The Goldfinch holds a unique place in the history of Dutch painting. In this trompe-l'oeil painting, Fabritius depicts a European goldfinch (puttertje in Dutch), set against his signature whitewashed wall, and sat atop a bird feeder comprised of a blue container housed within two metal or wooden half-rings. Ostensibly, the painting belongs to a genre of still-lifes that feature dead birds such as those produced by Fabritius's fellow countrymen Jan Baptist Weenix and Cornelis Lelienbergh. Fabritius's painting is not a still life, however. His bird is positively alive; able to fly away at any moment (were in not tethered to the lower ring).
The Goldfinch remains one of the most moving and powerful masterpieces of Dutch art because of the candour and simplicity of its composition. Unlike the aforementioned artists whose work was preoccupied with capturing picture minutiae, Fabritius eschewed fine detail in favor of a series of loose brush strokes to evoke the pet's feathered frame and the foreshortening of the animal's head (finer details are saved for the rings and chain). Fabritius was intent rather on creating an illusion of a bird ready for flight and if one viewed the image from a reasonable distance, then the soft shadows cast onto the blank wall by the bird, the feeding box and the lower ring (and the ring onto the box), give the painting a three-dimensionality.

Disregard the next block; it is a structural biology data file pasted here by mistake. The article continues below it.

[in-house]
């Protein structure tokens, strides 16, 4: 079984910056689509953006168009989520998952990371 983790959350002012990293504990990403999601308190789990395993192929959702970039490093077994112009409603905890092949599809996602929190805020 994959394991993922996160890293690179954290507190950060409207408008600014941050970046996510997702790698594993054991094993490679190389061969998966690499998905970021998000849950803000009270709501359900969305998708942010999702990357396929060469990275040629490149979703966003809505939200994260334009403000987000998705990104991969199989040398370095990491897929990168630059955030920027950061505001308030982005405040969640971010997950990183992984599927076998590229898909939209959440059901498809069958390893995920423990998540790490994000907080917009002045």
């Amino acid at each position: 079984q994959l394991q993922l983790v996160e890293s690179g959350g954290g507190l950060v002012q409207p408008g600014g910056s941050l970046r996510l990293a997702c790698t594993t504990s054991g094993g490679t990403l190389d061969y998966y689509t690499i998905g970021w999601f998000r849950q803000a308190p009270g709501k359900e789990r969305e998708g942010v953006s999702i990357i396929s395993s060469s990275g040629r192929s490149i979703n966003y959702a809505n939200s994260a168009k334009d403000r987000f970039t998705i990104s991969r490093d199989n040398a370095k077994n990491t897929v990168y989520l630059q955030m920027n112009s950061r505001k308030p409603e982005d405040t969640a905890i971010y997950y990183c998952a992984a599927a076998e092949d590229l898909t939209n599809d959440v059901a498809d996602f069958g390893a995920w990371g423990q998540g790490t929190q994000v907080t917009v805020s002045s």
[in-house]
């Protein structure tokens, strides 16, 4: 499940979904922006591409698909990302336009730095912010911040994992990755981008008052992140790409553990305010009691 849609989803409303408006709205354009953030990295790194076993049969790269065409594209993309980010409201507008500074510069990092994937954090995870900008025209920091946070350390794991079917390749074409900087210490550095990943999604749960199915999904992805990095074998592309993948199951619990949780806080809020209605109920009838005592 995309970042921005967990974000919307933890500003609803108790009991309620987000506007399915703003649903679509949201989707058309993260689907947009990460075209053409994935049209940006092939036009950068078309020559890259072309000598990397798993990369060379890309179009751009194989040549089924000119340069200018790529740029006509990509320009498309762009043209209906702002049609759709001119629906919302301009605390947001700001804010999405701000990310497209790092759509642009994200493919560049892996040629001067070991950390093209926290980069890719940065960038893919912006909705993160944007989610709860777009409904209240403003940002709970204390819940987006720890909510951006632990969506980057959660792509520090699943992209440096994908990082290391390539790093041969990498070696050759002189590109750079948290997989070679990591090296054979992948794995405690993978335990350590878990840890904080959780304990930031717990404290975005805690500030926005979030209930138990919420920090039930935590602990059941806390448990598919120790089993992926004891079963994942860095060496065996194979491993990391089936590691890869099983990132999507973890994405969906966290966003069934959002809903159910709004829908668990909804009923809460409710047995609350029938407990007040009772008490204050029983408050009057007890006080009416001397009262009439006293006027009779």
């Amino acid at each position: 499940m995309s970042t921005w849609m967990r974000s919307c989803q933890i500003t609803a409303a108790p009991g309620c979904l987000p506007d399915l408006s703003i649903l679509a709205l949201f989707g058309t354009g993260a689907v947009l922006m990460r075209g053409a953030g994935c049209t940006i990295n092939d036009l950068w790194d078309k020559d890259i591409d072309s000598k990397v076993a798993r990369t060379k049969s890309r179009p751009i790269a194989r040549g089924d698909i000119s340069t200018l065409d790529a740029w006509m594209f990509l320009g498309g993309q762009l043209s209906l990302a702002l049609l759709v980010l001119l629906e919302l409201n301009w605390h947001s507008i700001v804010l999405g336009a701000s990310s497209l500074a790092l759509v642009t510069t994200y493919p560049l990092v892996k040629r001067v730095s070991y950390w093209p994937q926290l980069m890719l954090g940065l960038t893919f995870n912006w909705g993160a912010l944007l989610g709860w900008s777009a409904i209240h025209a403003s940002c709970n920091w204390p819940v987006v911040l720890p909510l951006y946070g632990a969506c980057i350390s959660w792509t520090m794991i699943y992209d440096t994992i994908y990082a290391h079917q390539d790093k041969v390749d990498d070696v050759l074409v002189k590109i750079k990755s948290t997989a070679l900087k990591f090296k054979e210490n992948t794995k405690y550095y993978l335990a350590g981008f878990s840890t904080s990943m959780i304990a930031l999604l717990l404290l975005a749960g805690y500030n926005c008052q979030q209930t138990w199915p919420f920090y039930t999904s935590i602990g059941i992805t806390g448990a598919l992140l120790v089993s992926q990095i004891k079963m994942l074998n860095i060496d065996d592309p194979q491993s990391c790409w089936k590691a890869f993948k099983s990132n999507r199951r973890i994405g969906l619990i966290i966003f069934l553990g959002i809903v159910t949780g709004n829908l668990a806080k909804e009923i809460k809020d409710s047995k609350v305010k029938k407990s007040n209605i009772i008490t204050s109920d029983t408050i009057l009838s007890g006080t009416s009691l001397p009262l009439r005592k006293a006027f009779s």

Technical analysis of the painting, conducted in 2003, revealed that the panel on which the goldfinch is painted was once covered by a gilded frame, and attached with ten nails. Historians suspect that the work was at one point part of a piece of furniture (perhaps a door to a cabinet), or combined with another structure to serve as a cage for a painted, rather than living, bird. The analysis also revealed several small indentations in the surface of the work, leading to the hypothesis that the painting somehow (perhaps through divine intervention) survived the explosion that killed Fabritius and destroyed his studio.
Oil on panel - Mauritshuis Royal Picture Gallery, The Hague, Netherlands